To find out more, please click here.

Sharing stories is a good sensing tool which can raise awareness and understanding of what is happening within an organisation. The personal stories of individuals can be extremely powerful but they need to be approached with care and sensitivity and the right kind of support. Sharing success stories enables us to see the possibility of what may be different. However guidance on how a story is recorded or delivered using positive language and appropriate exposure also needs to be considered.

Within the New Path to InclUsion Network we used the Theory-U developed by Otto Scharmer and the presencing institute (www.presencing.com) as a framework to guide our learning and activities. 

The dialogue walk is another tool which is proposed by the presencing institute during the Sensing phase and the movement down the U. The practice of dialogue walks can also be used at other stages e.g. the crystallising after the presencing and prior to the prototype creation phase as to explore emerging possibilities and to reaffirm ones vision and intention. In the New Paths to InclUsion project dialogue walks have been one of the most frequently used tools, to which most of the participants regularly where looking forward too. In many cases people have retold how going on a dialogue walk, seems such an easy to use and efficient tool to clarify ones thoughts with new insights and new ideas being a regular “side effect”.

To find out more, please click here.

This is a good exercise to begin the journey into the U. It marks the beginning of a Sensing process by exploring the current situation and perceived intentions of teams or organisations. It enables reflection on the question ‘will what we are currently doing take us to where we want to be?’

What is a Sensing workshop

In his book
Theory U: Leading from the Future as it emerges Scharmer describes the processes which lead to change through entering the U:
Entry into the U begins with a shift in consciousness, by becoming aware of a situation and recognising what no longer works or makes sense in the current practice of an organisation.
Raising our consciousness requires actively taking steps to observe more closely and toreflect on what is seen and heard.
Good observation requires looking from every angle and in every corner, listening with intensity, often by asking different questions.
Within an organisation which supports people with disabilities this can mean consultations
with all stakeholders, including people who use the services, their families, staff members at all levels, funding agencies, politicians, the community and more to discover.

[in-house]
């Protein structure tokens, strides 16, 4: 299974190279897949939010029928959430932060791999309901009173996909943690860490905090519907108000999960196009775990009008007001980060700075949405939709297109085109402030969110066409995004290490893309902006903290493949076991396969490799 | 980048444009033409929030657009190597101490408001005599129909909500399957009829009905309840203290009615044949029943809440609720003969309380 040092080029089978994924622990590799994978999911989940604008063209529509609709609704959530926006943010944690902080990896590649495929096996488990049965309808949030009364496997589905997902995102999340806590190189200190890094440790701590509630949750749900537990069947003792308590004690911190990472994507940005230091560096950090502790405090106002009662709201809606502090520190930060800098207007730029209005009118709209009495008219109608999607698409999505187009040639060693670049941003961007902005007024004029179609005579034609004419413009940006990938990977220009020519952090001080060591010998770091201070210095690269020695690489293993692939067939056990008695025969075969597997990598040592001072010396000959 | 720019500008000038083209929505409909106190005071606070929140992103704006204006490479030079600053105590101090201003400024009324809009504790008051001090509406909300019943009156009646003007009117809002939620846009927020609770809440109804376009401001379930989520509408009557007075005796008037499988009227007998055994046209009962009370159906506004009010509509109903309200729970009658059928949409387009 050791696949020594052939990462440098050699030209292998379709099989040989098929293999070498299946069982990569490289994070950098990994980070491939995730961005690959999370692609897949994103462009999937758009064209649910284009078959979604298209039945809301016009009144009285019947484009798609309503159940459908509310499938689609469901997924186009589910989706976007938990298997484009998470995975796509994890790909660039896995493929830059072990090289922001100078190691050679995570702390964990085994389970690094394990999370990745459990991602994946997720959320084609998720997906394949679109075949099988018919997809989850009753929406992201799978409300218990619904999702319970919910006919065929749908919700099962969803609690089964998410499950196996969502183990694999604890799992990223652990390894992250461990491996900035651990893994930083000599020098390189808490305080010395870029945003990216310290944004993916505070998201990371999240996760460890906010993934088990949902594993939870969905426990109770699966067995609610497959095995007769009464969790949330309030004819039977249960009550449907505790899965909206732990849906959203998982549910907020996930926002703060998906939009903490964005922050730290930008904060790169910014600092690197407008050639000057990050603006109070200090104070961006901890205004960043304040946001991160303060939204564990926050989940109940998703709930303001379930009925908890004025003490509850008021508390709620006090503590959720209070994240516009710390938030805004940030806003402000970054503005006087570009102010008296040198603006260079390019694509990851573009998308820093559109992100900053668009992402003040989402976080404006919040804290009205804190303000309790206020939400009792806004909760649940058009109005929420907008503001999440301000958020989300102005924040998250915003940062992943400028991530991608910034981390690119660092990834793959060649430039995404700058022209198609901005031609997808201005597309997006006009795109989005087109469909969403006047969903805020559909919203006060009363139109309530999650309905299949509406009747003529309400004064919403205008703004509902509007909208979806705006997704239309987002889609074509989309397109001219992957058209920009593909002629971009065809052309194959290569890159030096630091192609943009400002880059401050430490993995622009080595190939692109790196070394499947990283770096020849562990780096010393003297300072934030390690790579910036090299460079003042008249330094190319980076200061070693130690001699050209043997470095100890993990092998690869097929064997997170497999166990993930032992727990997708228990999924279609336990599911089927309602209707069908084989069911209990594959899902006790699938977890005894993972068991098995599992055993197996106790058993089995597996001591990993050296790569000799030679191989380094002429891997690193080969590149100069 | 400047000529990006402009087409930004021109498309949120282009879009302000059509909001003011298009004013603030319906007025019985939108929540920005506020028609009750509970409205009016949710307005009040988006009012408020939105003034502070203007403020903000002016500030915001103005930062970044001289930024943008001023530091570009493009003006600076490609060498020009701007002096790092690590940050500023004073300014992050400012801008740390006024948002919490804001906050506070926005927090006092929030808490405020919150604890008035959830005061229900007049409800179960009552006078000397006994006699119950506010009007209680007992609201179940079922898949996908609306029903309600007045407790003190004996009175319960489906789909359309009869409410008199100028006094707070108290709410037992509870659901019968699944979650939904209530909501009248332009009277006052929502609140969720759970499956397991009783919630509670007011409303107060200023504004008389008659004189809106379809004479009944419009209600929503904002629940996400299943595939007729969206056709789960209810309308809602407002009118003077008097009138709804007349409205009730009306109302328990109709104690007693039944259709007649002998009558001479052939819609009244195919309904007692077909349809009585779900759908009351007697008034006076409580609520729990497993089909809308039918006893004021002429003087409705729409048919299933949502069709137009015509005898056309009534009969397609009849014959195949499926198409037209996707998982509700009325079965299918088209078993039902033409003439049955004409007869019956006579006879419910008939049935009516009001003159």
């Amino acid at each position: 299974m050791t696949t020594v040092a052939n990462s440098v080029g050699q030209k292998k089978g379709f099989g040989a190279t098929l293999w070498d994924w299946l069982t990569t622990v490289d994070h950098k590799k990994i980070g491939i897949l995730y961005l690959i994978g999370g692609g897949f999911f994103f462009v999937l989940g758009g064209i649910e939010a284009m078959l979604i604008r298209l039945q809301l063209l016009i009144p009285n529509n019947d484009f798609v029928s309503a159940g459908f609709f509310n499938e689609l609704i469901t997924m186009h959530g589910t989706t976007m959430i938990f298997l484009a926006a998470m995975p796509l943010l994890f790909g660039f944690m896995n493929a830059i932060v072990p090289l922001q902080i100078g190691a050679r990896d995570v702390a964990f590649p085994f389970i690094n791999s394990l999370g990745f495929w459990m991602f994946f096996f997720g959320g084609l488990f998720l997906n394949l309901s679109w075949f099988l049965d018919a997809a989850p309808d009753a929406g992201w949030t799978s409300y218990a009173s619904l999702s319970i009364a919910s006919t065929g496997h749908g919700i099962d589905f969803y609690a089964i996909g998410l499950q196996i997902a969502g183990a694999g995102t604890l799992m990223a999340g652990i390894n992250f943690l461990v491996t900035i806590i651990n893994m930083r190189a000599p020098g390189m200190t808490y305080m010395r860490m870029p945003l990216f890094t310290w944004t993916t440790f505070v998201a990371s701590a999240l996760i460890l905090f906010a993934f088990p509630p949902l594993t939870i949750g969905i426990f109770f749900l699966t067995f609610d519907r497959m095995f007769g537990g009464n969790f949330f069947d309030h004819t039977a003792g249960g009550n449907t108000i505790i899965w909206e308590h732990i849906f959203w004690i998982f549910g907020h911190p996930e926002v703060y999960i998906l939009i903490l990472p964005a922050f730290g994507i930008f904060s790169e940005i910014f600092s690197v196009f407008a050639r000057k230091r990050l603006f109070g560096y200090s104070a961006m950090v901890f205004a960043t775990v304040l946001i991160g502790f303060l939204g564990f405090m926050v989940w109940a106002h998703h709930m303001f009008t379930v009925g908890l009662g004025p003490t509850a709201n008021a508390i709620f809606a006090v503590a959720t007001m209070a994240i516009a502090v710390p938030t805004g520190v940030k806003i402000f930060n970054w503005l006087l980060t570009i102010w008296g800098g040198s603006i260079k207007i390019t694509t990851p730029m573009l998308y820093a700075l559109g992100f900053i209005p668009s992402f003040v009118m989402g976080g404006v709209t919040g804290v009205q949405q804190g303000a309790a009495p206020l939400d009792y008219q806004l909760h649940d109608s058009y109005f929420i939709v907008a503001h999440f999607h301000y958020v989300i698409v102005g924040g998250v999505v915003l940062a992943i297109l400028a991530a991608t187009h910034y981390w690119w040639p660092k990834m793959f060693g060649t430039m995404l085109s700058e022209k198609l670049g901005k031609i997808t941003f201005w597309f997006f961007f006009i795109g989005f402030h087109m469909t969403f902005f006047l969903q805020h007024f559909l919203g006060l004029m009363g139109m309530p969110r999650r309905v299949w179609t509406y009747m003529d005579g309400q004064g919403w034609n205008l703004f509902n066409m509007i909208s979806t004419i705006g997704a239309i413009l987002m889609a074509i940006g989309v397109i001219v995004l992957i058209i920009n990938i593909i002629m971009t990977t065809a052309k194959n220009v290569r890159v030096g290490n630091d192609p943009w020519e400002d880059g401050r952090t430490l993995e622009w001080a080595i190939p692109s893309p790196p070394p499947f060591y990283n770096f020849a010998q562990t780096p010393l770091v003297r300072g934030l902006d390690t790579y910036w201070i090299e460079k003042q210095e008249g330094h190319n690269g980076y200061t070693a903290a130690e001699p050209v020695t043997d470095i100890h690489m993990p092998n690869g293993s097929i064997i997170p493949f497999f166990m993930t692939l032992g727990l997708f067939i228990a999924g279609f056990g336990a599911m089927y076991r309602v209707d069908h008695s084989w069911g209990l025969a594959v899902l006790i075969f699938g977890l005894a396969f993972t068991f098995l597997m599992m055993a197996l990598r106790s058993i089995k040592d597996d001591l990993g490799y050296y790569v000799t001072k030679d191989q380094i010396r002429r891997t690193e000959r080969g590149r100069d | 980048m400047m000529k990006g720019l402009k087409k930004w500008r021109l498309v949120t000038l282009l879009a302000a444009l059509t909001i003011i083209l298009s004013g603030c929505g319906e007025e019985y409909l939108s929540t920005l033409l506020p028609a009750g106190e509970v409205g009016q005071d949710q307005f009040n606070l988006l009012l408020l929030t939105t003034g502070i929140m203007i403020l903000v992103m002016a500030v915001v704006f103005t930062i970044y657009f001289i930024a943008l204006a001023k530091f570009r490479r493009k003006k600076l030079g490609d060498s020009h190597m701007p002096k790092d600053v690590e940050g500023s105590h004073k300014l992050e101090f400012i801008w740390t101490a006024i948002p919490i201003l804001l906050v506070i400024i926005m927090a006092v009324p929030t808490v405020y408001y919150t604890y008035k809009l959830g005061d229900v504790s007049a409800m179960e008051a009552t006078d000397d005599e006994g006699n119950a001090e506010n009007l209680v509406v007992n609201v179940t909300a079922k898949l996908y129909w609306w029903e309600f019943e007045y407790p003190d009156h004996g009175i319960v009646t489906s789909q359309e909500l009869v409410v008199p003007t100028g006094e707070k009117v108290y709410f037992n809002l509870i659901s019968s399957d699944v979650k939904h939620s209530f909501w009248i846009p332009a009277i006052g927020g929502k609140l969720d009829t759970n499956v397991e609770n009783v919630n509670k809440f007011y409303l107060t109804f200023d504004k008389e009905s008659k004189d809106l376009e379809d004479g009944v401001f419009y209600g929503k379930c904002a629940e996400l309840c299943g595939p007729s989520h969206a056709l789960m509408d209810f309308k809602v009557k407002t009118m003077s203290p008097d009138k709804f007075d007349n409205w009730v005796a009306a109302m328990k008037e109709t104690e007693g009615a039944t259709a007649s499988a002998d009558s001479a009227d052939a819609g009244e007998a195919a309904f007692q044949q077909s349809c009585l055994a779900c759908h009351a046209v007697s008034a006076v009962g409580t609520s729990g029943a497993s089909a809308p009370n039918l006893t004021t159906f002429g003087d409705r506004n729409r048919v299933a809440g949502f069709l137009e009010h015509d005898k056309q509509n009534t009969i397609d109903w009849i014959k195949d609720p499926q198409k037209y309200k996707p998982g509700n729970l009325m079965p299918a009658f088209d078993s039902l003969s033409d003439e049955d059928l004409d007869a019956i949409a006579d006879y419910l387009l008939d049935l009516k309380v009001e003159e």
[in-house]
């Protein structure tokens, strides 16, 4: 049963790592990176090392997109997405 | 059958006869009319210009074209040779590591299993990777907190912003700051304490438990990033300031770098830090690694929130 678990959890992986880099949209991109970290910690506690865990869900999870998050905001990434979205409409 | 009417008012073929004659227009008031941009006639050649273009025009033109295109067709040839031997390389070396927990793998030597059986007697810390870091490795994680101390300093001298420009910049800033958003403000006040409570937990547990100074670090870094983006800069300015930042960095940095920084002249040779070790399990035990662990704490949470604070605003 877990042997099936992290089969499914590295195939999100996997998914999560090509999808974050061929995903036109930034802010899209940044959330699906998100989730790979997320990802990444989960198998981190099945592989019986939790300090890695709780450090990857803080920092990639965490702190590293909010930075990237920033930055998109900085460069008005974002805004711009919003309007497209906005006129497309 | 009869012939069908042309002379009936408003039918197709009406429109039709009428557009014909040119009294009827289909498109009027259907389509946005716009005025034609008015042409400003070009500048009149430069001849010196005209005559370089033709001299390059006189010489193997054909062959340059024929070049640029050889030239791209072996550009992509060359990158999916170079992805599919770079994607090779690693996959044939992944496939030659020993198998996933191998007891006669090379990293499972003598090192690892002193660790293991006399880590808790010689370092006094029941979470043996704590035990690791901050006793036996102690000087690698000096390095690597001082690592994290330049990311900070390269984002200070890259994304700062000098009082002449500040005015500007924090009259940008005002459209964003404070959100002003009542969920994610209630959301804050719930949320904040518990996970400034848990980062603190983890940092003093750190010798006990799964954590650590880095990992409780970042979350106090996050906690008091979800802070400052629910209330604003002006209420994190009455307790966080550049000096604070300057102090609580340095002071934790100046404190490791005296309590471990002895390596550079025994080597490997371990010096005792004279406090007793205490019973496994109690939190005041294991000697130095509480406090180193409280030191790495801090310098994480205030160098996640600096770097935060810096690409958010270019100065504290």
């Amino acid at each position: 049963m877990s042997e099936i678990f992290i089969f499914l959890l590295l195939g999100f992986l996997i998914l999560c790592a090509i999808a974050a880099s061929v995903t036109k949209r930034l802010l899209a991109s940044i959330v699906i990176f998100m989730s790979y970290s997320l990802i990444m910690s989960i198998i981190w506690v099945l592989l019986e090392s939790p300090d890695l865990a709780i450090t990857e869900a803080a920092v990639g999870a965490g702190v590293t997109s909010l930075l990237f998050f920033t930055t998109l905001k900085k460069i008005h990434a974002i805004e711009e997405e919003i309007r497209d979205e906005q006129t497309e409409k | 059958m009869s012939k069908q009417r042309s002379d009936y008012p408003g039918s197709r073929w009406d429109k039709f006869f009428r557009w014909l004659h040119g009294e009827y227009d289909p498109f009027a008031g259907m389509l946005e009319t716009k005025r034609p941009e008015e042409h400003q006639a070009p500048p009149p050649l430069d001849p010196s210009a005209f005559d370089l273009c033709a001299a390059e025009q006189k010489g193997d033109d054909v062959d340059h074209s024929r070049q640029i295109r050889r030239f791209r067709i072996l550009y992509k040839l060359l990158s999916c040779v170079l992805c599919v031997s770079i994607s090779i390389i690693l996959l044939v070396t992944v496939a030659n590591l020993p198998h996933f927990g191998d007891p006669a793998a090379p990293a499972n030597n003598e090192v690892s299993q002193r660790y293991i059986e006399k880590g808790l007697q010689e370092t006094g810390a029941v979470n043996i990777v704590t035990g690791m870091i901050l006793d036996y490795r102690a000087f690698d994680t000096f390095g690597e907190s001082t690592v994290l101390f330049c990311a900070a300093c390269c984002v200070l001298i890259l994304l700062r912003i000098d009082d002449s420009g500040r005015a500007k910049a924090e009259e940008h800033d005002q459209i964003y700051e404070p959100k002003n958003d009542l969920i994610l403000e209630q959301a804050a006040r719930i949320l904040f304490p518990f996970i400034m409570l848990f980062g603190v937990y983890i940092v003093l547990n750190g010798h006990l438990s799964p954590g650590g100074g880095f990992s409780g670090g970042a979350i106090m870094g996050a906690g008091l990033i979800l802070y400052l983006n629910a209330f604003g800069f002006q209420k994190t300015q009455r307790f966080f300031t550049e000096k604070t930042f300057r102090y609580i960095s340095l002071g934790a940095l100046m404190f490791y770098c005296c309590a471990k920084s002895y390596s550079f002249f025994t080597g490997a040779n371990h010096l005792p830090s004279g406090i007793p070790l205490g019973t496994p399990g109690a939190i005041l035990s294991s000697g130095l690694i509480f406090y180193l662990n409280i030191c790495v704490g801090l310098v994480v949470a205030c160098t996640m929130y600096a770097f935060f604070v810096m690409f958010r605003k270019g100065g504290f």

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The dialogue walk is another tool which is proposed by the presencing institute during the Sensing phase and the movement down the U. The practice of dialogue walks can also be used at other stages e.g. the crystallising after the presencing and prior to the prototype creation phase as to explore emerging possibilities and to reaffirm ones vision and intention. In the New Paths to InclUsion project dialogue walks have been one of the most frequently used tools, to which most of the participants regularly where looking forward too. In many cases people have retold how going on a dialogue walk, seems such an easy to use and efficient tool to clarify ones thoughts with new insights and new ideas being a regular “side effect”.

 

The association BALANCE - Living without Barriers - has been founded in 1987 by a parents group. The children of these parents, young people living with disabilities, were passing vocational trainings in a residential school in Vienna, because their families were living in the countryside near Vienna. Having passed the training no one of them wanted to go back to his or her village. They wouldn't have found a job there.

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The Strategic Context

The final module of the “New Paths to Inclusion” Training Course in Person-centred thinking, planning and action focused on the consequences of Person Centred Planning which should lead to organisational change. This requires taking a closer look at what O`Brien and Towell called the strategic context of person-centred planning. Following Amado & Bride (2002, 370) it has been a common weakness that person-centred planning was perceived as just a different kind of planning process that could be delivered in a vacuum without significant organisational change. “Effective person-centred planning is not limited to the planning process itself; it also demands organisational, systems and community change.” If like John O`Brien and David Towell so clearly articulated, our focus is to achieve real positive differences in many people`s lives, than we must purposefully focus on building capacity or competence(s) on four different interrelated levels of change and actions over time, which following O`Brien and Towell mark the conditions for successful person-centred planning.

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Read the story of Gianina clicking here.

Despite its usage in the disability field for many years, there are important differences in understanding of what inclusion is, how much to value it in relation to other desirable things, and especially what it means for the future of services.